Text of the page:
About 400 yards across the fields to the west of the hall – to your left - lies a very important Yorkshire relic. Elslack Roman fort, known as Burwen Castle, was built by the Roman general Agricola in the 1st century AD during the subjugation of the North. It formed a vital stronghold on the Roman road from Ribchester in the west to Isurium (present-day Aldborough, Boroughbridge) in the east.
The fort measured 200 yards by 100 yards and consisted of a clay rampart on a stone foundation. It had a 24ft-wide double ditch and timber gateways. Sadly, the Skipton-Colne railway was built straight through its middle, although the earthworks can still be made out.
Enter lane and turn right into Elslack and go past left side of village green on road signposted Lothersdale to a house called The Grange and sweep right with the road for Lothersdale and Cross Hills.
1: Follow the road for half a mile, eventually passing Fern House on your left, to arrive at a sign for Standrise House where the road turns sharp left. Here, go off right (fingerpost), over cattle grid and up the concrete road. The road soon climbs steeply and then continues as a vehicle track.
When the cream-coloured Standrise House appears to your front left on crossing a cattle grid, leave the access road to go through the waymarked gate to its right; this is the access track to Elslack Reservoir, now de-commissioned, but still maintained by Yorkshire Water and used by an angling club.
Soon, sweep right with vehicle track below the reservoir embankment and follow the track all the way, eventually crossing the concrete reservoir outflow (if in flood, use footbridge to left). Enter the forest ahead – where you will get a good view of the reservoir – and follow the vehicle track up to a T-junction of forest tracks and turn left.
Follow the main forest road throughout, ignoring any tracks to right or left. This enjoyable section eventually offers fine views over your left shoulder down to the reservoir. After three-quarters of a mile you will arrive at a broad cross track with arrows to your right – sweep left for about 100 yards until just before the track sweeps right at a wall and go off right at a marker post through the pines.
On emerging in the Carlton-in-Craven – Colne road, turn right and follow the road over Elslack Moor. After about 500 yards, when forest on your right finishes, turn right along fence along edge of forest through Crow Act Access Land where you have freedom to roam.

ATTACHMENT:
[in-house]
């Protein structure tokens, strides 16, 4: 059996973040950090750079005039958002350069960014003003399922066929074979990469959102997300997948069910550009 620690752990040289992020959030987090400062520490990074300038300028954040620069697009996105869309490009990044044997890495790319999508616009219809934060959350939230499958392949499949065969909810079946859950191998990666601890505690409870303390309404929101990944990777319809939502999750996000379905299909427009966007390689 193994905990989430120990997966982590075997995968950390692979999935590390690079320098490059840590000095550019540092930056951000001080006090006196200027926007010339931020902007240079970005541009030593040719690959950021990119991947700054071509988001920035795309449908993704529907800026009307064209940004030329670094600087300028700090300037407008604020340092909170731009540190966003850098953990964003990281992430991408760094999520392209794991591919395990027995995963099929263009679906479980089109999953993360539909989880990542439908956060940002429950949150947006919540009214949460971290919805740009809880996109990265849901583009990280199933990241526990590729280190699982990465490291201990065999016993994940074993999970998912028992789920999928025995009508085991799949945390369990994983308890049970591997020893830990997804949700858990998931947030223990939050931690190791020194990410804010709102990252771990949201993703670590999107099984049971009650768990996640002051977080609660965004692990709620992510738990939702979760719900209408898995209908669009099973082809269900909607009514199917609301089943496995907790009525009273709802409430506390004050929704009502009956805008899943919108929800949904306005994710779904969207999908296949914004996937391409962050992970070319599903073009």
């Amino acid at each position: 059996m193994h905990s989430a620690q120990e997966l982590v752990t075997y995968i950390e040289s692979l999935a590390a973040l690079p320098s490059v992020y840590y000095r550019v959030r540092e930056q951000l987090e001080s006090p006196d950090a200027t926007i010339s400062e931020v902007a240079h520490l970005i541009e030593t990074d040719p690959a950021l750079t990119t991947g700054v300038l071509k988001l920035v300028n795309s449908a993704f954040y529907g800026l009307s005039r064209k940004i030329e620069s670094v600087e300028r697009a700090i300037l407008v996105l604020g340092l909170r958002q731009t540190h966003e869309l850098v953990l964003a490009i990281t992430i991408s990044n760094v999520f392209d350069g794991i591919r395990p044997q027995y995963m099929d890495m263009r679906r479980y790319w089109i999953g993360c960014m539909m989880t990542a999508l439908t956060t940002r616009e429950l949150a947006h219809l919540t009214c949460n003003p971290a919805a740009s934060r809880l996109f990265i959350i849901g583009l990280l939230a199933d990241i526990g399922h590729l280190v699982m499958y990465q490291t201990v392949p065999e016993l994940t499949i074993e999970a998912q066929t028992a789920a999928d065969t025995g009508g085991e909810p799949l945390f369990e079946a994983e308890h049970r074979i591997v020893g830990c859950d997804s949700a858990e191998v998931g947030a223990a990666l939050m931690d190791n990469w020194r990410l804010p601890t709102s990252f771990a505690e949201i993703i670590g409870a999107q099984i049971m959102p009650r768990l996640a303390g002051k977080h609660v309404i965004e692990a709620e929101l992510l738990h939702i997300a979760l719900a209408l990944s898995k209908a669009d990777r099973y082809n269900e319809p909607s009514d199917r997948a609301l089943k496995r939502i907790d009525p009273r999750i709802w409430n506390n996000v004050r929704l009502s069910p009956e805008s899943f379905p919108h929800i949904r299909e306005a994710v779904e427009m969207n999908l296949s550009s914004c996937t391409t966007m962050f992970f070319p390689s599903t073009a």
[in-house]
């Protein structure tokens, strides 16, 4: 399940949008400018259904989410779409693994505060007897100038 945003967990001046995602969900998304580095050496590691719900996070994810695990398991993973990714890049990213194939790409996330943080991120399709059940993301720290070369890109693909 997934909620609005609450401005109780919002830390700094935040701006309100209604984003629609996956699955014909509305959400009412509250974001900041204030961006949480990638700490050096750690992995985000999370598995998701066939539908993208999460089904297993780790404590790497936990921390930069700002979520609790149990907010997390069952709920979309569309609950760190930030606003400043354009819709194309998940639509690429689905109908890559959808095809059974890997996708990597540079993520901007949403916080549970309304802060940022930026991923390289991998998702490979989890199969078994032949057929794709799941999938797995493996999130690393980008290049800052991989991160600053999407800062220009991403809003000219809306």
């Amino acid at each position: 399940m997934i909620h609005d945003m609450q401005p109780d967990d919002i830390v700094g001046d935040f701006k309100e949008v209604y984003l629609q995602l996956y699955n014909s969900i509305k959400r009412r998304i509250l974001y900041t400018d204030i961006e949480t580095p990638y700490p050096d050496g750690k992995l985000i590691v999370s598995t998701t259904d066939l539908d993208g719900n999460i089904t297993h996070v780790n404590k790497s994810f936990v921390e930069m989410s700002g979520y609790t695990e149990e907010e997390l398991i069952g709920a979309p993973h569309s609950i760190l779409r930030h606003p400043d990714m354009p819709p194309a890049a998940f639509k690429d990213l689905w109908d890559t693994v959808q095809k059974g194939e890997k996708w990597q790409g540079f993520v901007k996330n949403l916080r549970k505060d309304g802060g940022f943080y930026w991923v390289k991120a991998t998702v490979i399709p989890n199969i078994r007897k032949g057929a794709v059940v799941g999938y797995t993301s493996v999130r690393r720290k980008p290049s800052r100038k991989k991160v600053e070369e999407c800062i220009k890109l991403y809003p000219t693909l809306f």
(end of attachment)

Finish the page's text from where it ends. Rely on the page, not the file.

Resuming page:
After 400 yards, the broad track finishes in the heather – now continue tight by the wire fence on your right on a narrow, uneven path which opens up before you and is always visible over the ground. Note: Keep your eyes firmly on the ground over this section for hidden snags to avoid a tumble. Turn left with the fence and plough on with wood to your right.
2: When the wood finally finishes, continue with wall on your right. When wall turns right, turn right with it for a few yards and then go a quarter left on vehicle tracks to a pair of stone gate pillars on a country road (Clogger Lane).
Cross the road to a stile and gate, pass through on to Thornton Moor and go straight ahead with wall on your right along the Pennine Way. Soon, a terrific vista opens up across the valley to Thornton-in-Craven (quarry to its right).
Descend to cross a stone stile and continue to a footbridge, cross the footbridge and turn a quarter left down the field (fingerpost out of line) to spot a metal gate with walkers’ gate to its left. Go through and drop straight down the field, passing to right of a line of large trees with a deep ravine on your left.
Continue straight down towards the huge complex at Brown House Farm. At bottom of fields, go through kissing gate and then go half right (as arrow) towards the farm (no path) with a house up to your left.
Pass to left of a tree with arrow to gain a fingerpost to the left of a large circular silage tank at farm. Enter concrete track to approach a metal gate guarding the farmyard – do not pass through, but turn left to a waymarked stile to gain a broken fingerpost and turn right along the concrete, through farmyard, with farmhouse to your right.
Follow the farm access road all the way to Thornton-in-Craven, bearing left under the bridge of the quarry railway, as per outward leg. Finish up Old Road.